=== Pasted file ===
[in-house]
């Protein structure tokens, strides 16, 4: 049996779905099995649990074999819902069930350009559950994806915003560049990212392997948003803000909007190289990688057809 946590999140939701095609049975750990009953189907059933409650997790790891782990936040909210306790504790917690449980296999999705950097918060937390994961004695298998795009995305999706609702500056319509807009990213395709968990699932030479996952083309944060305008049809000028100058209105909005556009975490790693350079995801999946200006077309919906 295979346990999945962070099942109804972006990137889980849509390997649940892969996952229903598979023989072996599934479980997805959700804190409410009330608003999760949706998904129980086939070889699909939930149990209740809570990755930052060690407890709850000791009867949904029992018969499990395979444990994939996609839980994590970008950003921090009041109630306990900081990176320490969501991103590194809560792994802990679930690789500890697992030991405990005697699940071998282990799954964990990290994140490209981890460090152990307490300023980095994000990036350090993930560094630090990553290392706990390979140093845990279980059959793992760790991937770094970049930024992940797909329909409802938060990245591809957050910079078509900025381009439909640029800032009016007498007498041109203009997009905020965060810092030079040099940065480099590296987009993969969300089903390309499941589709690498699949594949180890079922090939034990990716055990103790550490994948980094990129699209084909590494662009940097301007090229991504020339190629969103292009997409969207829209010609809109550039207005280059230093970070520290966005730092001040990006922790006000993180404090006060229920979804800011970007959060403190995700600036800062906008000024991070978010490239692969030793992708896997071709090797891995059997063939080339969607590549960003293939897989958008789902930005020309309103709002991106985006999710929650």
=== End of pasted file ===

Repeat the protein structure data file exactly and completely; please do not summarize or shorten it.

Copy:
[in-house]
């Protein structure tokens, strides 16, 4: 049996779905099995649990074999819902069930350009559950994806915003560049990212392997948003803000909007190289990688057809 946590999140939701095609049975750990009953189907059933409650997790790891782990936040909210306790504790917690449980296999999705950097918060937390994961004695298998795009995305999706609702500056319509807009990213395709968990699932030479996952083309944060305008049809000028100058209105909005556009975490790693350079995801999946200006077309919906 295979346990999945962070099942109804972006990137889980849509390997649940892969996952229903598979023989072996599934479980997805959700804190409410009330608003999760949706998904129980086939070889699909939930149990209740809570990755930052060690407890709850000791009867949904029992018969499990395979444990994939996609839980994590970008950003921090009041109630306990900081990176320490969501991103590194809560792994802990679930690789500890697992030991405990005697699940071998282990799954964990990290994140490209981890460090152990307490300023980095994000990036350090993930560094630090990553290392706990390979140093845990279980059959793992760790991937770094970049930024992940797909329909409802938060990245591809957050910079078509900025381009439909640029800032009016007498007498041109203009997009905020965060810092030079040099940065480099590296987009993969969300089903390309499941589709690498699949594949180890079922090939034990990716055990103790550490994948980094990129699209084909590494662009940097301007090229991504020339190629969103292009997409969207829209010609809109550039207005280059230093970070520290966005730092001040990006922790006000993180404090006060229920979804800011970007959060403190995700600036800062906008000024991070978010490239692969030793992708896997071709090797891995059997063939080339969607590549960003293939897989958008789902930005020309309103709002991106985006999710929650």